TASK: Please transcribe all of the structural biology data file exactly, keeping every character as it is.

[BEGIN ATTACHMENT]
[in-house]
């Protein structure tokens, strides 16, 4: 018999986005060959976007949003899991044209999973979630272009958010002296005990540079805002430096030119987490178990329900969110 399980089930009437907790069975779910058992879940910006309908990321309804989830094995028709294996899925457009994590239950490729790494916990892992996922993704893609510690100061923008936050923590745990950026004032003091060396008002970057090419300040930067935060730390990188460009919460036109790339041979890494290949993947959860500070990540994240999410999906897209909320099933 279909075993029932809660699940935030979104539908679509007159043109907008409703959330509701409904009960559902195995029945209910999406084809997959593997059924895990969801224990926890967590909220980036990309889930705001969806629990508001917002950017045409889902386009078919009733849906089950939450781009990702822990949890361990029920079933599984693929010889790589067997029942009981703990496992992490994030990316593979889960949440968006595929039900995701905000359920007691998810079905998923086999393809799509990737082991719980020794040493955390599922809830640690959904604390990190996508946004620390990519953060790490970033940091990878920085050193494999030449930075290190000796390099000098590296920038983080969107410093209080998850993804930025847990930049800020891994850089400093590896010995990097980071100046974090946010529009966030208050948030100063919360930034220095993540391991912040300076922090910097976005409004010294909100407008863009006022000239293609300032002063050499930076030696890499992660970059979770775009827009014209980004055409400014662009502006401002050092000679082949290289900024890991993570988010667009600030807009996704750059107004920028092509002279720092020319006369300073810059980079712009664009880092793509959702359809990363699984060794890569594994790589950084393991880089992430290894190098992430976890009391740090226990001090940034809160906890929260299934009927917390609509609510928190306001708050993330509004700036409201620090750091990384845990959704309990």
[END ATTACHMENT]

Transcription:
[in-house]
């Protein structure tokens, strides 16, 4: 018999986005060959976007949003899991044209999973979630272009958010002296005990540079805002430096030119987490178990329900969110 399980089930009437907790069975779910058992879940910006309908990321309804989830094995028709294996899925457009994590239950490729790494916990892992996922993704893609510690100061923008936050923590745990950026004032003091060396008002970057090419300040930067935060730390990188460009919460036109790339041979890494290949993947959860500070990540994240999410999906897209909320099933 279909075993029932809660699940935030979104539908679509007159043109907008409703959330509701409904009960559902195995029945209910999406084809997959593997059924895990969801224990926890967590909220980036990309889930705001969806629990508001917002950017045409889902386009078919009733849906089950939450781009990702822990949890361990029920079933599984693929010889790589067997029942009981703990496992992490994030990316593979889960949440968006595929039900995701905000359920007691998810079905998923086999393809799509990737082991719980020794040493955390599922809830640690959904604390990190996508946004620390990519953060790490970033940091990878920085050193494999030449930075290190000796390099000098590296920038983080969107410093209080998850993804930025847990930049800020891994850089400093590896010995990097980071100046974090946010529009966030208050948030100063919360930034220095993540391991912040300076922090910097976005409004010294909100407008863009006022000239293609300032002063050499930076030696890499992660970059979770775009827009014209980004055409400014662009502006401002050092000679082949290289900024890991993570988010667009600030807009996704750059107004920028092509002279720092020319006369300073810059980079712009664009880092793509959702359809990363699984060794890569594994790589950084393991880089992430290894190098992430976890009391740090226990001090940034809160906890929260299934009927917390609509609510928190306001708050993330509004700036409201620090750091990384845990959704309990």